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Tribeca Sale: From Robert De Niro and Jane Rosenthal’s Festival to ‘Attention Economy’ Player

James Murdoch and former Fox executive Joe Marchese are betting the company can shape the future of commerce and culture.

Tribeca Film Festival at the Borough of Manhattan Community College.'It Takes A Lunatic' film premiere, Tribeca Film Festival, New York, USA - 03 May 2019

Erik Pendzich/Shutterstock

The sale of Tribeca Enterprises to investment firms run by James Murdoch and Joe Marchese is a seismic shift for the Tribeca Film Festival, which Robert De Niro and his producing partners started in the wake of 9/11. Under its new owners, it is now only one piece of a much larger revenue equation.

For Attention Capital CEO Marchese, the decision to buy a controlling stake in Tribeca Enterprises with Murdoch’s Lupa Systems came down to this: Curation is a compelling business model in the attention economy. In an August 5 Medium post, he wrote: “With the vision, people, and partners in place, the next most exciting part about the Tribeca brand is its incredible potential. In a world where amazing stories are getting lost in a sea of ‘content’ and filters are determined by AI, there is a massive market opportunity for curators.”

Sources in the film festival world had another perspective. While some saw a rare opportunity for a film festival to grow its reach with the help of private capital, others wondered what would happen when Tribeca’s success is determined by corporate overlords.

Of course, corporate concerns aren’t new for Tribeca. Unlike most film festivals, it’s always been a for-profit entity with deep ties to the commercial world, and founding sponsorship from American Express. (One distributor who spoke to IndieWire recalled seeing Amex lighted signage in theaters, glowing like exit signs after the lights dimmed for the film.)

And Marchese’s vision doesn’t seem that far afield from the Tribeca mission: “to provide artists with unique platforms to expand the audience for their works and to broaden the access point for consumers to experience independent film and media.”

The biggest difference, perhaps, is Marchese foregrounds the market opportunity for the curator, rather than the artist. Of course, curated and celebrated works certainly stand to benefit, and curation is meaningless without access to art. Still, it’s a different calculus. While Tribeca was founded with the backing of a multibillion-dollar, multinational financial services corporation, Amex never viewed Tribeca as a revenue stream: Sponsoring the institution was a marketing cost. Under Attention and Lupa, curation is the product.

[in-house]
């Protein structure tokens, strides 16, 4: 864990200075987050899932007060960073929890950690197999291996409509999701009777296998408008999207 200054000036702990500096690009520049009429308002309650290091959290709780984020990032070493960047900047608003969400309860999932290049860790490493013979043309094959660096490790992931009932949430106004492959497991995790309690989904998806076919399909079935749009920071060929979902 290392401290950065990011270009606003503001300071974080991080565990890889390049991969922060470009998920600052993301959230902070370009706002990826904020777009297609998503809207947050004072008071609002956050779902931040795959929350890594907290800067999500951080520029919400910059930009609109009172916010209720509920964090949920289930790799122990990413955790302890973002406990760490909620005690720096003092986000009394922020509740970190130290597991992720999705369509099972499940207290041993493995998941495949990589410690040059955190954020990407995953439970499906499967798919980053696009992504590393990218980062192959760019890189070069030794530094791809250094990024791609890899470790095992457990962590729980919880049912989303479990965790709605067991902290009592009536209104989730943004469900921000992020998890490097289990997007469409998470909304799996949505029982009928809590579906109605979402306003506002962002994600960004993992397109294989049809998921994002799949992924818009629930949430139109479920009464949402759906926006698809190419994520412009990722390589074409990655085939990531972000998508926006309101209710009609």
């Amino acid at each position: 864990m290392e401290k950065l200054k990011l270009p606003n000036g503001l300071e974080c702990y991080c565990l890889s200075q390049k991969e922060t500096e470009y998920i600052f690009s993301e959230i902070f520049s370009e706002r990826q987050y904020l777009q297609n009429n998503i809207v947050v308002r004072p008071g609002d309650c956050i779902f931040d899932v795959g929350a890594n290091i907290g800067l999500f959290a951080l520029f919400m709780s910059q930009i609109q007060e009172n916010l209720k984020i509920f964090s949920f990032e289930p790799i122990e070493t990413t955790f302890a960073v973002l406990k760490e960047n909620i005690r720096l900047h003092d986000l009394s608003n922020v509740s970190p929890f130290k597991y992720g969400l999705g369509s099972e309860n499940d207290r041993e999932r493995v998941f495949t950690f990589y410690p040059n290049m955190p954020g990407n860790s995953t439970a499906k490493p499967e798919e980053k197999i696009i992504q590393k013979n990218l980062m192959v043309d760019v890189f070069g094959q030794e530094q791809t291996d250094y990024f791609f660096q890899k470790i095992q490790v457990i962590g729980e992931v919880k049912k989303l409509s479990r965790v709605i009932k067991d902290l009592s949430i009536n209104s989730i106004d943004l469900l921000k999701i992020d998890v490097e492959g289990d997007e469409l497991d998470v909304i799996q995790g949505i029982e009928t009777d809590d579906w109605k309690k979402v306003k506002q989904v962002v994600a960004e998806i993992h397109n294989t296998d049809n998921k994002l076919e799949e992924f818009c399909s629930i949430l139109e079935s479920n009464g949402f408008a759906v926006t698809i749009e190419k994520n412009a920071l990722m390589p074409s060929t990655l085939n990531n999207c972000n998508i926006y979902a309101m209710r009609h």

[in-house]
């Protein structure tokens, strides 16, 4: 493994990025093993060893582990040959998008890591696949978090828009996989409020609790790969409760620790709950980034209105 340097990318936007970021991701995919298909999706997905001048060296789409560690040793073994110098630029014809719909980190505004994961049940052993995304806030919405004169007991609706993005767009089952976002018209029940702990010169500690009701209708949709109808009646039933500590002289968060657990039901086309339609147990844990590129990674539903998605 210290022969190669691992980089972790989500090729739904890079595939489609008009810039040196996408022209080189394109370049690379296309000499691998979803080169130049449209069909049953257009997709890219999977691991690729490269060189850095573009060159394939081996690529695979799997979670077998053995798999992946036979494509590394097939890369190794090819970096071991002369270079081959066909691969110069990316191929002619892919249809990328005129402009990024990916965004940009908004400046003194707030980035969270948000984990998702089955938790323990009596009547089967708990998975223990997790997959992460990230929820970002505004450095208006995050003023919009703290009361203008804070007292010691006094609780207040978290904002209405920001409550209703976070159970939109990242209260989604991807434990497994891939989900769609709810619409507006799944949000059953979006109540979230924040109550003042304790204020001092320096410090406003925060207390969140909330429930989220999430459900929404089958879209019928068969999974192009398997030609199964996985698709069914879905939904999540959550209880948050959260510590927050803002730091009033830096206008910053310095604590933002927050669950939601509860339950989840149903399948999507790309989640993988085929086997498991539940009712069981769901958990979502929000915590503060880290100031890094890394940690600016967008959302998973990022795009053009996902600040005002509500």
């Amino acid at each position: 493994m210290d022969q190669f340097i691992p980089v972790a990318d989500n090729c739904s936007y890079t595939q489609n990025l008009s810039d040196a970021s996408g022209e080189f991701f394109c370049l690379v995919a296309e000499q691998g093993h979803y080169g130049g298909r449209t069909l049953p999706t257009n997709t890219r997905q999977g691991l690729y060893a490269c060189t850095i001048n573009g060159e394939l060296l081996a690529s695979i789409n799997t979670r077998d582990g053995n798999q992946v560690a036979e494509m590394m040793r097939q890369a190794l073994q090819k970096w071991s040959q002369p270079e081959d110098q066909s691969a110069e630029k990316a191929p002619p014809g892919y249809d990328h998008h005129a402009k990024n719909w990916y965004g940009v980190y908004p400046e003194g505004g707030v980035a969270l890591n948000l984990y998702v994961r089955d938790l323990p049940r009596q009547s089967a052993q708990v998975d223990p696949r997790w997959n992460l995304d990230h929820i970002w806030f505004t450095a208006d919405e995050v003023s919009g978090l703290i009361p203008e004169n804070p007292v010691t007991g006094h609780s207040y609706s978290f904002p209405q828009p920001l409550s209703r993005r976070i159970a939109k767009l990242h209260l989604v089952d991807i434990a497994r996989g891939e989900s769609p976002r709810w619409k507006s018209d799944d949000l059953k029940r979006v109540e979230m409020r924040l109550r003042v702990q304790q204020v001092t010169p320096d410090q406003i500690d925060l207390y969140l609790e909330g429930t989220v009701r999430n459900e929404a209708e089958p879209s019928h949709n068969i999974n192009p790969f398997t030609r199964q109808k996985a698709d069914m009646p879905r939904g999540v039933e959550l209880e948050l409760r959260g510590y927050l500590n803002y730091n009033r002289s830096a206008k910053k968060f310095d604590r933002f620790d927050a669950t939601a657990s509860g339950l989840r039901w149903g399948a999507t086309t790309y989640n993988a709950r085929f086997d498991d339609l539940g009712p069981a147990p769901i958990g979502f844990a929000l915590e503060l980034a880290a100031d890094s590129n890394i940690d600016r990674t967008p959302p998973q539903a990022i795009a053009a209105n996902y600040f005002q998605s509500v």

Lupa is in the process of investing a portion of the $2 billion James Murdoch made when Disney bought much of 21st Century Fox, which he led until the deal closed in March. (He launched Lupa the same month.) So far, he’s reportedly invested $20 million in the virtual reality company The Void and $5 million in comic book publisher Artists, Writers and Artisans.

The price for acquiring the controlling stake of Tribeca Enterprises from Madison Square Garden was not disclosed, but in 2014 MSG purchased 50% of Tribeca in a deal that valued the company at $45 million.

Marchese spent four years as a top ad executive at Fox Networks, a role he maintained while also operating VC fund Human Ventures. The Tribeca deal coincides with the launch of Attention Capital, which he founded with Nick Bell, a former VP content at Snapchat, and Ashlyn Gentry, a former executive at data analytics firm Palantir.

The so-called attention economy treats eyeballs like a scarce resource. Marchese has contended that traditional measurements like views, clicks, and impressions fail to convey whether content has actually captured a viewer’s attention. Brands that can become savvy operators in the current attention economy by becoming trusted curators will shape the future of commerce, he argues.

“What people buy and how much they will pay for it is shaped by what stories have captured their attention, and even more importantly, that the buyer believes others around them will know the same stories,” Marchese wrote in a Redef post.

In addition to its namesake festival, Tribeca Enterprises owns the fledgling Tribeca TV Festival and Tribeca Studios, a branded entertainment content business. In 2015, it launched curated streaming platform Tribeca Shortlist with Lionsgate, which hasn’t gained traction; SlingTV announced in June that it would no longer carry the service. Last month, De Niro and his son, Rafael, partnered with investors to build a $400 million production studio in Queens.

Over the years, Rosenthal has contended with questions about juggling the art and commerce of the festival. “First of all, a number of film festivals get enormous support from states or cities,” she said in an interview with IndieWire in 2014, shortly after the MSG deal. “We don’t get that kind of support, and we run a festival in probably one of the most expensive cities in the world. So we have to depend on sponsorships and other means.”

This year’s 12-day Tribeca Film Festival, which wrapped in early May, counted 146,000 people who attended 618 screenings and talks.

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